Younger People, Not Seniors, Getting More Colds and Feeling Run Down
NOTTINGHAM, England, Nov. 3 /PRNewswire/ -- More than half of U.S. adults (57%) say they get at least one cold a year and, surprisingly, it's not the elderly who feel most susceptible, according to a new survey conducted for Sambucol(R) Black Elderberry immune-boosting dietary supplement.
Instead, the younger one is, the more vulnerable Americans seem to be with more than seven out of 10 (71%) 18-to-34 year olds reporting they get at least one cold a year. Additionally, two thirds of those aged 35 to 44 feel this way, yet, just more than half (57%) of those 45 to 54, and just 43% of those aged 55 or older say this is true for them, significantly less than their younger counterparts.
Women are also more likely than men to say they get at least one cold a year (60% vs. 55%, respectively) and if there are children in the household, there are more colds among adults -- 71% vs. 53% for those with no children at home, making parents with younger children seemingly more at risk.
Seniors are also the least likely of all age groups to report frequently feeling "run down" (14%), while those 35 to 44 feel this way most (30%), followed by those aged 18-34 (29%) and those 45-54 (23%). More women than men say they feel "run down" -- 27% vs. 18% -- and more adults in households with children than without children at home - 28% vs. 21% feel frequently run down.
Other Sambucol(R) survey findings include:
Sambucol(R) Black Elderberry dietary supplement is the original black elderberry extract developed by a virologist and researched and tested in published clinical trials showing it to help support the immune system. The Sambucol(R) line of products is available nationwide at major pharmacy chains (Rite Aid, Walgreens and CVS) health food stores (Vitamin Shoppe), independent drug stores, and online at drugstore.com.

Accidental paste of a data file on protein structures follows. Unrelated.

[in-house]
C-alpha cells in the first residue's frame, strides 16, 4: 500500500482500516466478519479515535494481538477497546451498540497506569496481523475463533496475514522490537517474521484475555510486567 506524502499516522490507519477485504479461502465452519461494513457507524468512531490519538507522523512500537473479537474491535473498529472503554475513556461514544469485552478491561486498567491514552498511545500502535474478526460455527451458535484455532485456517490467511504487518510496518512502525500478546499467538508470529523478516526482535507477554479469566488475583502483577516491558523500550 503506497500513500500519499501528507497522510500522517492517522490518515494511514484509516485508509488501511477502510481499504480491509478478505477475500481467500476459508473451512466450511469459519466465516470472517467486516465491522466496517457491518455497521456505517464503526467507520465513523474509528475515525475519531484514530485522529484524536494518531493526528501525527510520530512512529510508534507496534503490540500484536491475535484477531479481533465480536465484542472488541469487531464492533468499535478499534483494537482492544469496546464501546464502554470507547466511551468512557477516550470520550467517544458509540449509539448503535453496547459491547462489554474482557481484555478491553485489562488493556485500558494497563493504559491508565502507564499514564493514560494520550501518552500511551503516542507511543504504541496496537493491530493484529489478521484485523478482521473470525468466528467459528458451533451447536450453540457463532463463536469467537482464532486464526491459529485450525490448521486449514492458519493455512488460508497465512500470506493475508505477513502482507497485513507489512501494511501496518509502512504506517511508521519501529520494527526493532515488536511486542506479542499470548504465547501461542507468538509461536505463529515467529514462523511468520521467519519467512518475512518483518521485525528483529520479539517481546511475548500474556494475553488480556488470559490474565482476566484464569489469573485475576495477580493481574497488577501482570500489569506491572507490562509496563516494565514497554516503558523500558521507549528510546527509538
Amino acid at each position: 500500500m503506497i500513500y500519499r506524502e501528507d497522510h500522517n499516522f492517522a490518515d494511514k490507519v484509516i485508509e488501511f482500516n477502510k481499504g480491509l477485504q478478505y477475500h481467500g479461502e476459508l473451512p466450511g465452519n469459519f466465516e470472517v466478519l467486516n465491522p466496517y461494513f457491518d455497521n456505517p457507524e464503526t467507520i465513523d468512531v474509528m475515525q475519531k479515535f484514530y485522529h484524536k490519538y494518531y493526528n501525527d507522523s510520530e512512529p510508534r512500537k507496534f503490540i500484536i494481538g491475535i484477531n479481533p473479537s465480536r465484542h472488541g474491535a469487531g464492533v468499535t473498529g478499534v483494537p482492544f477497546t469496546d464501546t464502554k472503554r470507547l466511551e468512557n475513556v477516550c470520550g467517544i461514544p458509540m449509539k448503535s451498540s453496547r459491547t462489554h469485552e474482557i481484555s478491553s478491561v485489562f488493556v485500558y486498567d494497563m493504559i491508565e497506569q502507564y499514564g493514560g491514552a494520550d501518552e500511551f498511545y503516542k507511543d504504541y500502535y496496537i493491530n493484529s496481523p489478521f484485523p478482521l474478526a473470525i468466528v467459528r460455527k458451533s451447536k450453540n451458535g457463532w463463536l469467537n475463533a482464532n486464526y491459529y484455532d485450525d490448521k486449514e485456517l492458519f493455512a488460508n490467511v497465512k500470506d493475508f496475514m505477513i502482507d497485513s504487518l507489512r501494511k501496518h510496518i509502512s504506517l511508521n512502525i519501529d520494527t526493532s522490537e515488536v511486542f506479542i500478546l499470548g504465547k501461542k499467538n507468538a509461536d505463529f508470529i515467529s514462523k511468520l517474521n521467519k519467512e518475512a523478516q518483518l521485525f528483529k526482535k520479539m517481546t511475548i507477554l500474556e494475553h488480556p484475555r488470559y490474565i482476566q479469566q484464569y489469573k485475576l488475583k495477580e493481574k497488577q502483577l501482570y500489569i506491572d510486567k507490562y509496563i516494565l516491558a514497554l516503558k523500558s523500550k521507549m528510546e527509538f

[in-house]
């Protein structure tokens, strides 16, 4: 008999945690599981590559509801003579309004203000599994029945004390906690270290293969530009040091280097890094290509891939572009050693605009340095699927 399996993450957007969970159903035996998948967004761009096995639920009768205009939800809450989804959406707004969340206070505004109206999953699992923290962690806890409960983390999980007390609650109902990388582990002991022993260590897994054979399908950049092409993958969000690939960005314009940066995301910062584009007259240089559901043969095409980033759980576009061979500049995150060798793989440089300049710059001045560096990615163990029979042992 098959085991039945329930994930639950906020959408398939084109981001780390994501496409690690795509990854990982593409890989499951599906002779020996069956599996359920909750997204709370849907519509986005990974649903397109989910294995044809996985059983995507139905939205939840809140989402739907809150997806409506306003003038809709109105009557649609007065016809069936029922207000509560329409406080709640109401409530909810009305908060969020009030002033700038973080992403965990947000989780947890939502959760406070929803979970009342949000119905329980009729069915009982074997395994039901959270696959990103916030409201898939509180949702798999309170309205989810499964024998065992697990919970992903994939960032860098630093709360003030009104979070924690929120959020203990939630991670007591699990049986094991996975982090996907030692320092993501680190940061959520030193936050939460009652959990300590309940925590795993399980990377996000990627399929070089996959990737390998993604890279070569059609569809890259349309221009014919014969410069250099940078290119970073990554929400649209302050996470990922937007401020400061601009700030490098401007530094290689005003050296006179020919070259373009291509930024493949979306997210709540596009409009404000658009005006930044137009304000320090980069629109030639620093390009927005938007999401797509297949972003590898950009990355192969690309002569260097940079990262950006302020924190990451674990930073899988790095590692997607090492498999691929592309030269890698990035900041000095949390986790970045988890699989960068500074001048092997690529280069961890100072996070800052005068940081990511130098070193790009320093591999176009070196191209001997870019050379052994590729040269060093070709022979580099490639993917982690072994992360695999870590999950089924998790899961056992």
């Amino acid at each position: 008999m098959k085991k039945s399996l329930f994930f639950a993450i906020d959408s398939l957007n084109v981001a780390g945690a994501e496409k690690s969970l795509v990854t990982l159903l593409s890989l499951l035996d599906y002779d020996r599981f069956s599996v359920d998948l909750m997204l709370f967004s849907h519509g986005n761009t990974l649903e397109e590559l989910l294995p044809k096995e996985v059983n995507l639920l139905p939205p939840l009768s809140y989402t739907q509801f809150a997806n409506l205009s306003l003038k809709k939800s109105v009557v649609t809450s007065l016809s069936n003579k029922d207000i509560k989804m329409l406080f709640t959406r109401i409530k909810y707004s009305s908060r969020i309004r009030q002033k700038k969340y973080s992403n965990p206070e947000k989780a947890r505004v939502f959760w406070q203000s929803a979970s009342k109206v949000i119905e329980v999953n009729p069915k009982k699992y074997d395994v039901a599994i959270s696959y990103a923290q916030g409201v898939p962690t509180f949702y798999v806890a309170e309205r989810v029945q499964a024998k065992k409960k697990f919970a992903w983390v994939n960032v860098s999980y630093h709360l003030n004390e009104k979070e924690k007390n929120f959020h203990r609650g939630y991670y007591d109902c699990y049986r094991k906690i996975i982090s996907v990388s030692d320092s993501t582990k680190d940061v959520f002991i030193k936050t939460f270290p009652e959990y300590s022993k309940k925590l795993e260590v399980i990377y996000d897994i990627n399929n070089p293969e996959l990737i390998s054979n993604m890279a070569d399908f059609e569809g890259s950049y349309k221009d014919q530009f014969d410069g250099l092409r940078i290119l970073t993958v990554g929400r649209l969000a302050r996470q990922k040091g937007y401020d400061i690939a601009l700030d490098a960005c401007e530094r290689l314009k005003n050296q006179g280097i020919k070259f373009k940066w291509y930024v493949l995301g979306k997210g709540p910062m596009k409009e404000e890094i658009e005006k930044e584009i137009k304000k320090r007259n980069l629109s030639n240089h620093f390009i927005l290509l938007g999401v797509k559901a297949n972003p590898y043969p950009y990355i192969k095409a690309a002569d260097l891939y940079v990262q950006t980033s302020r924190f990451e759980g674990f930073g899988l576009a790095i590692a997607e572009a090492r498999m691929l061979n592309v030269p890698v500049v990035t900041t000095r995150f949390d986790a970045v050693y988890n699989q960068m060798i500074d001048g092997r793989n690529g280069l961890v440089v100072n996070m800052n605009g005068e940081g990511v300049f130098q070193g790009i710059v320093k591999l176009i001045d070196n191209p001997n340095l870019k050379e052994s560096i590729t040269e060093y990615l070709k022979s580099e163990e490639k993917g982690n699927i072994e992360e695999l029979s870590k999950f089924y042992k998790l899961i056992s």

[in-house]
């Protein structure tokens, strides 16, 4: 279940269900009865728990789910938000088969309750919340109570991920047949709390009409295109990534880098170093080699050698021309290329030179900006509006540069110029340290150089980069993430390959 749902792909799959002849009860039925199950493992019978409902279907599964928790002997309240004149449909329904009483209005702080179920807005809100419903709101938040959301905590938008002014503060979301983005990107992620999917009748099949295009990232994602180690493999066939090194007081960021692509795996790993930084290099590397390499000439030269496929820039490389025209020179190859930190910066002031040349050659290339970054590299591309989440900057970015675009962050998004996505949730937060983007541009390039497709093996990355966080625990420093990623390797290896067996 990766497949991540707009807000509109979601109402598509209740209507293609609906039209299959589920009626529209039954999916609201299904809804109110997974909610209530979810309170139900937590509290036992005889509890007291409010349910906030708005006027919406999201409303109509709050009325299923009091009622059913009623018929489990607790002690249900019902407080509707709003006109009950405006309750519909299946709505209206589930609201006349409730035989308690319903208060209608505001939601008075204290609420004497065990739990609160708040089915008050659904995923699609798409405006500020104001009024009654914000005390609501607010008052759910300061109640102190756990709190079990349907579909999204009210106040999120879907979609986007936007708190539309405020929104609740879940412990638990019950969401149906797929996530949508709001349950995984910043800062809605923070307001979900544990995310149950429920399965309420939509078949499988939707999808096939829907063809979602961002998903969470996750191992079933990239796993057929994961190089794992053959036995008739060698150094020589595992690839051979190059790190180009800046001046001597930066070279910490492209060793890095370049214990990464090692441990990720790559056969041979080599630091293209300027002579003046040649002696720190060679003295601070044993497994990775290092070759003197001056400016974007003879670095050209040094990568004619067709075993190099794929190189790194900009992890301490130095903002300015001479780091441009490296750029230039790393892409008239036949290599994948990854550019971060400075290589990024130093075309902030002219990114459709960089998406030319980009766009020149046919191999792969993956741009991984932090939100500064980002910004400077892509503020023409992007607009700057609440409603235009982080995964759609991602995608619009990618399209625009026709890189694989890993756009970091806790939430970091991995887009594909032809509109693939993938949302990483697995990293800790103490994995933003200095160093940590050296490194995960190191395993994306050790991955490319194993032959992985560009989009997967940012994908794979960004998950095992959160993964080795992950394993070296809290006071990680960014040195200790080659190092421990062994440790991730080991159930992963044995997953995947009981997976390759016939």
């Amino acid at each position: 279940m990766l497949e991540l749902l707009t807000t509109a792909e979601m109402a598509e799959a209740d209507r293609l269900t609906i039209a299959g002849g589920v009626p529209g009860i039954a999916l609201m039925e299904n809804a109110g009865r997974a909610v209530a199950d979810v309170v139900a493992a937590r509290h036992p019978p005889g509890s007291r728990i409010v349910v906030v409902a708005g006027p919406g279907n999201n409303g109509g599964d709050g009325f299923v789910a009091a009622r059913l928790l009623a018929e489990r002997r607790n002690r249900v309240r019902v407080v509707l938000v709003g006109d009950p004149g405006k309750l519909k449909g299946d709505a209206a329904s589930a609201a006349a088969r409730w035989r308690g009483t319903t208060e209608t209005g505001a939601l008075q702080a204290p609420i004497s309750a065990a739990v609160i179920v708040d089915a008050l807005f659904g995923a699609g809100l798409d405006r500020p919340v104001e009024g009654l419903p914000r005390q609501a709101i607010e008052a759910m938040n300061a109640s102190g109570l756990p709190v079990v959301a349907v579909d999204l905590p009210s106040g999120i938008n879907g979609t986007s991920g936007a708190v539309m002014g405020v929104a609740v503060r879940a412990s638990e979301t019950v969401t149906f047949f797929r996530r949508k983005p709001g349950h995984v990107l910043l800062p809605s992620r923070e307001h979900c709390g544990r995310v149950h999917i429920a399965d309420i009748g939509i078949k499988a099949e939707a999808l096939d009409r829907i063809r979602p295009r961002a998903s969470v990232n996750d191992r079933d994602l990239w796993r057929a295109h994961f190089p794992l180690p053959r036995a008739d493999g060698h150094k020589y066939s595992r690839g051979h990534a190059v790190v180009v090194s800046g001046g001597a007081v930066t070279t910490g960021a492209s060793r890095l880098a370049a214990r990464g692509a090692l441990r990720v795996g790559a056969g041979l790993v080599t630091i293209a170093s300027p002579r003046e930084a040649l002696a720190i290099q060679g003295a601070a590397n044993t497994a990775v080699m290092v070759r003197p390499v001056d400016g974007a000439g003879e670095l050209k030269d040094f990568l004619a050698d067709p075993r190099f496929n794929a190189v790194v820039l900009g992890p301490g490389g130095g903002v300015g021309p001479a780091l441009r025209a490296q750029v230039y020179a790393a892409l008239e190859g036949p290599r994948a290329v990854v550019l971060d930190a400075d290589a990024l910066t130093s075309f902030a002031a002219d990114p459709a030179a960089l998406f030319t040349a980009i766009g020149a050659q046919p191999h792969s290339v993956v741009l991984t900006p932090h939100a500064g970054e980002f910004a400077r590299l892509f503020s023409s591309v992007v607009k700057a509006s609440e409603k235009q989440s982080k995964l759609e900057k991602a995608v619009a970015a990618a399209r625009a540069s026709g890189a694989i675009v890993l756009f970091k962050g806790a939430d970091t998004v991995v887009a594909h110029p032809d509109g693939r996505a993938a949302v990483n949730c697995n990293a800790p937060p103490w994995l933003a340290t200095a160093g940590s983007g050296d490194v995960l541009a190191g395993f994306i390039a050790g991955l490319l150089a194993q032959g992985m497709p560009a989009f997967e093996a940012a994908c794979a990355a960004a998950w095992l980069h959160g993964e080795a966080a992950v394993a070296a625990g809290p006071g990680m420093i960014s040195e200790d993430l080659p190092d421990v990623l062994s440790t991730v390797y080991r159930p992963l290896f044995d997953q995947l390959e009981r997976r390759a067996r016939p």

Go to www.sambucol.com for more information on the benefits of black elderberries.
Harris Interactive(R) fielded the study on behalf of Sambucol(R) from October 8-10, 2008 via its QuickQuery(SM) online omnibus service, interviewing a nationwide sample of 2,212 U.S. adults aged 18 years and older. Data were weighted using propensity score weighting to be representative of the total U.S. adult population on the basis of region, age within gender, education, household income, race/ethnicity, and propensity to be online. No estimates of theoretical sampling error can be calculated; a full methodology is available.
Healthcare Brands International Ltd.
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-- One-in-four U.S. adults aged 18-34 and 22% of those aged 35-44 report that if someone in their family gets sick, they will usually get sick, too. Women are more likely than men to say they usually get sick when someone in their family is sick (23% vs. 14%) as are those with children in the household vs. those without (28% vs. 16%).
SOURCE Healthcare Brands International Ltd.
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